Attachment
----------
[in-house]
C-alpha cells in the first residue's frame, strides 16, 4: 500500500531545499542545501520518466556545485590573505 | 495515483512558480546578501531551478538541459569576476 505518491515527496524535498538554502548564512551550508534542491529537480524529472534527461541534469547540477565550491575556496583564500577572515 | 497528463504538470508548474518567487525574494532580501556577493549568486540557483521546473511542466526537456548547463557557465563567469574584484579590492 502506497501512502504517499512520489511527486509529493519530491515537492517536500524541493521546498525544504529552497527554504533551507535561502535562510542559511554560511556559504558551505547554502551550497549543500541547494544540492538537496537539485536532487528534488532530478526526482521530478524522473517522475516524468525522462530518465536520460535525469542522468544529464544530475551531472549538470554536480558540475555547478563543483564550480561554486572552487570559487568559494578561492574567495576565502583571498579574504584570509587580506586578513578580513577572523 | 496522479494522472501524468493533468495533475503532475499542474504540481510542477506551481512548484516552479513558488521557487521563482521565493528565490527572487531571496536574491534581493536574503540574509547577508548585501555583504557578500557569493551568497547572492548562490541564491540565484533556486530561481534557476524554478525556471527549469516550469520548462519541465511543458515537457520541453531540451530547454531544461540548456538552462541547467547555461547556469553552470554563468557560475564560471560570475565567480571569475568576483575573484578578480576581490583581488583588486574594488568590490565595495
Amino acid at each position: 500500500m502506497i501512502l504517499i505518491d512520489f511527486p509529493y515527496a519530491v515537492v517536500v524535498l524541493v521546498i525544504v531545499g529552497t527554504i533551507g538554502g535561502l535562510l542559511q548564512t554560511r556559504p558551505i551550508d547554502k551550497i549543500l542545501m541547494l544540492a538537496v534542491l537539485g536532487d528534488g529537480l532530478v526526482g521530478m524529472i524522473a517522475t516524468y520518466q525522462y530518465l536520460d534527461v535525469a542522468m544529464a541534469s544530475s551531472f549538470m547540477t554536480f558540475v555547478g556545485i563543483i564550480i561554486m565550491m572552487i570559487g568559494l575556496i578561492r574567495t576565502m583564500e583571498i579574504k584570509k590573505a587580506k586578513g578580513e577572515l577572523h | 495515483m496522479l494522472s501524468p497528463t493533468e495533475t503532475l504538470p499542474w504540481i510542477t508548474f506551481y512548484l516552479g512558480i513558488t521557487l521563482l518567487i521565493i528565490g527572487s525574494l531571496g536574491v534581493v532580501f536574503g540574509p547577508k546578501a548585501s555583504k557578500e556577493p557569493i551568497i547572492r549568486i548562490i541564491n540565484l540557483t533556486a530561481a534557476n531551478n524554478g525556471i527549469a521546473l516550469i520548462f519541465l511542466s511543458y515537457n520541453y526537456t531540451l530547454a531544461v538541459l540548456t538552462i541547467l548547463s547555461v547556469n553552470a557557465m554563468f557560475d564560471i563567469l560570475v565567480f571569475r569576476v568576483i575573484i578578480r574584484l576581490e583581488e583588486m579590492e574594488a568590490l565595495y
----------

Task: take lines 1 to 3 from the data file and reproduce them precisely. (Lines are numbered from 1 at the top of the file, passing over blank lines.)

[in-house]
C-alpha cells in the first residue's frame, strides 16, 4: 500500500531545499542545501520518466556545485590573505 | 495515483512558480546578501531551478538541459569576476 505518491515527496524535498538554502548564512551550508534542491529537480524529472534527461541534469547540477565550491575556496583564500577572515 | 497528463504538470508548474518567487525574494532580501556577493549568486540557483521546473511542466526537456548547463557557465563567469574584484579590492 502506497501512502504517499512520489511527486509529493519530491515537492517536500524541493521546498525544504529552497527554504533551507535561502535562510542559511554560511556559504558551505547554502551550497549543500541547494544540492538537496537539485536532487528534488532530478526526482521530478524522473517522475516524468525522462530518465536520460535525469542522468544529464544530475551531472549538470554536480558540475555547478563543483564550480561554486572552487570559487568559494578561492574567495576565502583571498579574504584570509587580506586578513578580513577572523 | 496522479494522472501524468493533468495533475503532475499542474504540481510542477506551481512548484516552479513558488521557487521563482521565493528565490527572487531571496536574491534581493536574503540574509547577508548585501555583504557578500557569493551568497547572492548562490541564491540565484533556486530561481534557476524554478525556471527549469516550469520548462519541465511543458515537457520541453531540451530547454531544461540548456538552462541547467547555461547556469553552470554563468557560475564560471560570475565567480571569475568576483575573484578578480576581490583581488583588486574594488568590490565595495
Amino acid at each position: 500500500m502506497i501512502l504517499i505518491d512520489f511527486p509529493y515527496a519530491v515537492v517536500v524535498l524541493v521546498i525544504v531545499g529552497t527554504i533551507g538554502g535561502l535562510l542559511q548564512t554560511r556559504p558551505i551550508d547554502k551550497i549543500l542545501m541547494l544540492a538537496v534542491l537539485g536532487d528534488g529537480l532530478v526526482g521530478m524529472i524522473a517522475t516524468y520518466q525522462y530518465l536520460d534527461v535525469a542522468m544529464a541534469s544530475s551531472f549538470m547540477t554536480f558540475v555547478g556545485i563543483i564550480i561554486m565550491m572552487i570559487g568559494l575556496i578561492r574567495t576565502m583564500e583571498i579574504k584570509k590573505a587580506k586578513g578580513e577572515l577572523h | 495515483m496522479l494522472s501524468p497528463t493533468e495533475t503532475l504538470p499542474w504540481i510542477t508548474f506551481y512548484l516552479g512558480i513558488t521557487l521563482l518567487i521565493i528565490g527572487s525574494l531571496g536574491v534581493v532580501f536574503g540574509p547577508k546578501a548585501s555583504k557578500e556577493p557569493i551568497i547572492r549568486i548562490i541564491n540565484l540557483t533556486a530561481a534557476n531551478n524554478g525556471i527549469a521546473l516550469i520548462f519541465l511542466s511543458y515537457n520541453y526537456t531540451l530547454a531544461v538541459l540548456t538552462i541547467l548547463s547555461v547556469n553552470a557557465m554563468f557560475d564560471i563567469l560570475v565567480f571569475r569576476v568576483i575573484i578578480r574584484l576581490e583581488e583588486m579590492e574594488a568590490l565595495y